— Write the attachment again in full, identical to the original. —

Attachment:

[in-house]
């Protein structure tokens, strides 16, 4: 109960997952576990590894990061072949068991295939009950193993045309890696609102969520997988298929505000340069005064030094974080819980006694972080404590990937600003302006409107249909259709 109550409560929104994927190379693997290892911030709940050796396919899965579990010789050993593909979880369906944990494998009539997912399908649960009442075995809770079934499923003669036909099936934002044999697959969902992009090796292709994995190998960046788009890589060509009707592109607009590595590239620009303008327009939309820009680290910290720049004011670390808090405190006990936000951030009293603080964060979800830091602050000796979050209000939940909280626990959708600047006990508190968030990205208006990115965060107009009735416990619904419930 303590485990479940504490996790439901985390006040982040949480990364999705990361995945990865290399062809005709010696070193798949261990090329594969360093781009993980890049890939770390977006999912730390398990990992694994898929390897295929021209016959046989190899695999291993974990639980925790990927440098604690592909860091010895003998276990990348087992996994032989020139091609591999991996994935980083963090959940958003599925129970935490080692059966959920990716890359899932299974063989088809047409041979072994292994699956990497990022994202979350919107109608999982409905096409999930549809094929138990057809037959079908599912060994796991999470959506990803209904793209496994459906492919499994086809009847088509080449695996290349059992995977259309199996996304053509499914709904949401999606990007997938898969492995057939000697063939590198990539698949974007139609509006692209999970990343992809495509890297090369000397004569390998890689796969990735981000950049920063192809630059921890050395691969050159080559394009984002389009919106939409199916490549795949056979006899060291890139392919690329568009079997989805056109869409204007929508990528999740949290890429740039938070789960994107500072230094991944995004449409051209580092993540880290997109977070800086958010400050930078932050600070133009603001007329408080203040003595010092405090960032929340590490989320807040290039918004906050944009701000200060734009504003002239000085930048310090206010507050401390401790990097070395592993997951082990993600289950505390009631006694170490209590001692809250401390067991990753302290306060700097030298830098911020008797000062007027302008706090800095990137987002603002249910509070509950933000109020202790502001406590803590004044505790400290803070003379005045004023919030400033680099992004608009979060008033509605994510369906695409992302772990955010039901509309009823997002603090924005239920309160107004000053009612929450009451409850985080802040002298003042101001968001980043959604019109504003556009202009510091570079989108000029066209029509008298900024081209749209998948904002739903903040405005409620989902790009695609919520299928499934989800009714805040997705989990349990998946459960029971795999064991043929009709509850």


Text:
[in-house]
């Protein structure tokens, strides 16, 4: 109960997952576990590894990061072949068991295939009950193993045309890696609102969520997988298929505000340069005064030094974080819980006694972080404590990937600003302006409107249909259709 109550409560929104994927190379693997290892911030709940050796396919899965579990010789050993593909979880369906944990494998009539997912399908649960009442075995809770079934499923003669036909099936934002044999697959969902992009090796292709994995190998960046788009890589060509009707592109607009590595590239620009303008327009939309820009680290910290720049004011670390808090405190006990936000951030009293603080964060979800830091602050000796979050209000939940909280626990959708600047006990508190968030990205208006990115965060107009009735416990619904419930 303590485990479940504490996790439901985390006040982040949480990364999705990361995945990865290399062809005709010696070193798949261990090329594969360093781009993980890049890939770390977006999912730390398990990992694994898929390897295929021209016959046989190899695999291993974990639980925790990927440098604690592909860091010895003998276990990348087992996994032989020139091609591999991996994935980083963090959940958003599925129970935490080692059966959920990716890359899932299974063989088809047409041979072994292994699956990497990022994202979350919107109608999982409905096409999930549809094929138990057809037959079908599912060994796991999470959506990803209904793209496994459906492919499994086809009847088509080449695996290349059992995977259309199996996304053509499914709904949401999606990007997938898969492995057939000697063939590198990539698949974007139609509006692209999970990343992809495509890297090369000397004569390998890689796969990735981000950049920063192809630059921890050395691969050159080559394009984002389009919106939409199916490549795949056979006899060291890139392919690329568009079997989805056109869409204007929508990528999740949290890429740039938070789960994107500072230094991944995004449409051209580092993540880290997109977070800086958010400050930078932050600070133009603001007329408080203040003595010092405090960032929340590490989320807040290039918004906050944009701000200060734009504003002239000085930048310090206010507050401390401790990097070395592993997951082990993600289950505390009631006694170490209590001692809250401390067991990753302290306060700097030298830098911020008797000062007027302008706090800095990137987002603002249910509070509950933000109020202790502001406590803590004044505790400290803070003379005045004023919030400033680099992004608009979060008033509605994510369906695409992302772990955010039901509309009823997002603090924005239920309160107004000053009612929450009451409850985080802040002298003042101001968001980043959604019109504003556009202009510091570079989108000029066209029509008298900024081209749209998948904002739903903040405005409620989902790009695609919520299928499934989800009714805040997705989990349990998946459960029971795999064991043929009709509850």